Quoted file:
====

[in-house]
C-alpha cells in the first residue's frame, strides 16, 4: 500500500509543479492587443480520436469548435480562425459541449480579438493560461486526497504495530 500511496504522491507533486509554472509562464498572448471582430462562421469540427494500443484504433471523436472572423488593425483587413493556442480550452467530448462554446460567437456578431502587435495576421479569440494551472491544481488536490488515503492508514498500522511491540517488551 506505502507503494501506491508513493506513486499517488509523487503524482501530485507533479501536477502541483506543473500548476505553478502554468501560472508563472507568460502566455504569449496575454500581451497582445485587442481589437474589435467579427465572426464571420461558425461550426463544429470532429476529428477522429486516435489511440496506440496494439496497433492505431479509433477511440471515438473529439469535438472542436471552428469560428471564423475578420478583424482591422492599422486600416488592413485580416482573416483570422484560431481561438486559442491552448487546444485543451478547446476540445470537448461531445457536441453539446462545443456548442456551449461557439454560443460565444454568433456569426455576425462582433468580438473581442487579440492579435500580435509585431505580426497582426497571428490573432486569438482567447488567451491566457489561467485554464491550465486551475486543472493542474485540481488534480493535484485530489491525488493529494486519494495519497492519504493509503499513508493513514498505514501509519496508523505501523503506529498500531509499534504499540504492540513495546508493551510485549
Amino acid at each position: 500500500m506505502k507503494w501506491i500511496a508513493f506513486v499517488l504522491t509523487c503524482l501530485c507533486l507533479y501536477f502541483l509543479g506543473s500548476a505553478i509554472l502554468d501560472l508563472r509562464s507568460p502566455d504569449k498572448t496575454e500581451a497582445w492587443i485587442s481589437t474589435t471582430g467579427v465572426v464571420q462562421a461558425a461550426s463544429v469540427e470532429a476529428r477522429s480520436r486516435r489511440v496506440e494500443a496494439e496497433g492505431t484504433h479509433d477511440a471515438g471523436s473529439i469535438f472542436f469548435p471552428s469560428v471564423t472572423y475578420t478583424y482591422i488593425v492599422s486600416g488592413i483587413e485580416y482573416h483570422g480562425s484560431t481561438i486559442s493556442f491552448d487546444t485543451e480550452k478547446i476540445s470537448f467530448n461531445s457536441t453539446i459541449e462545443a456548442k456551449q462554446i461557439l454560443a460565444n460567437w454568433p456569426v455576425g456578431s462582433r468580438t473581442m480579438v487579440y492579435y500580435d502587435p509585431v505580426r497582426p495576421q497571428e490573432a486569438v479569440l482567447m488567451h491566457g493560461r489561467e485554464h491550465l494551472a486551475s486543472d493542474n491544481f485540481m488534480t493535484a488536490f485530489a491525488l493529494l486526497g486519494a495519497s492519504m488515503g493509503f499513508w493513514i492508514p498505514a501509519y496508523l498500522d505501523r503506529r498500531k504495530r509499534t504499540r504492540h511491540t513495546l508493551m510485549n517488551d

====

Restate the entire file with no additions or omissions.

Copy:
[in-house]
C-alpha cells in the first residue's frame, strides 16, 4: 500500500509543479492587443480520436469548435480562425459541449480579438493560461486526497504495530 500511496504522491507533486509554472509562464498572448471582430462562421469540427494500443484504433471523436472572423488593425483587413493556442480550452467530448462554446460567437456578431502587435495576421479569440494551472491544481488536490488515503492508514498500522511491540517488551 506505502507503494501506491508513493506513486499517488509523487503524482501530485507533479501536477502541483506543473500548476505553478502554468501560472508563472507568460502566455504569449496575454500581451497582445485587442481589437474589435467579427465572426464571420461558425461550426463544429470532429476529428477522429486516435489511440496506440496494439496497433492505431479509433477511440471515438473529439469535438472542436471552428469560428471564423475578420478583424482591422492599422486600416488592413485580416482573416483570422484560431481561438486559442491552448487546444485543451478547446476540445470537448461531445457536441453539446462545443456548442456551449461557439454560443460565444454568433456569426455576425462582433468580438473581442487579440492579435500580435509585431505580426497582426497571428490573432486569438482567447488567451491566457489561467485554464491550465486551475486543472493542474485540481488534480493535484485530489491525488493529494486519494495519497492519504493509503499513508493513514498505514501509519496508523505501523503506529498500531509499534504499540504492540513495546508493551510485549
Amino acid at each position: 500500500m506505502k507503494w501506491i500511496a508513493f506513486v499517488l504522491t509523487c503524482l501530485c507533486l507533479y501536477f502541483l509543479g506543473s500548476a505553478i509554472l502554468d501560472l508563472r509562464s507568460p502566455d504569449k498572448t496575454e500581451a497582445w492587443i485587442s481589437t474589435t471582430g467579427v465572426v464571420q462562421a461558425a461550426s463544429v469540427e470532429a476529428r477522429s480520436r486516435r489511440v496506440e494500443a496494439e496497433g492505431t484504433h479509433d477511440a471515438g471523436s473529439i469535438f472542436f469548435p471552428s469560428v471564423t472572423y475578420t478583424y482591422i488593425v492599422s486600416g488592413i483587413e485580416y482573416h483570422g480562425s484560431t481561438i486559442s493556442f491552448d487546444t485543451e480550452k478547446i476540445s470537448f467530448n461531445s457536441t453539446i459541449e462545443a456548442k456551449q462554446i461557439l454560443a460565444n460567437w454568433p456569426v455576425g456578431s462582433r468580438t473581442m480579438v487579440y492579435y500580435d502587435p509585431v505580426r497582426p495576421q497571428e490573432a486569438v479569440l482567447m488567451h491566457g493560461r489561467e485554464h491550465l494551472a486551475s486543472d493542474n491544481f485540481m488534480t493535484a488536490f485530489a491525488l493529494l486526497g486519494a495519497s492519504m488515503g493509503f499513508w493513514i492508514p498505514a501509519y496508523l498500522d505501523r503506529r498500531k504495530r509499534t504499540r504492540h511491540t513495546l508493551m510485549n517488551d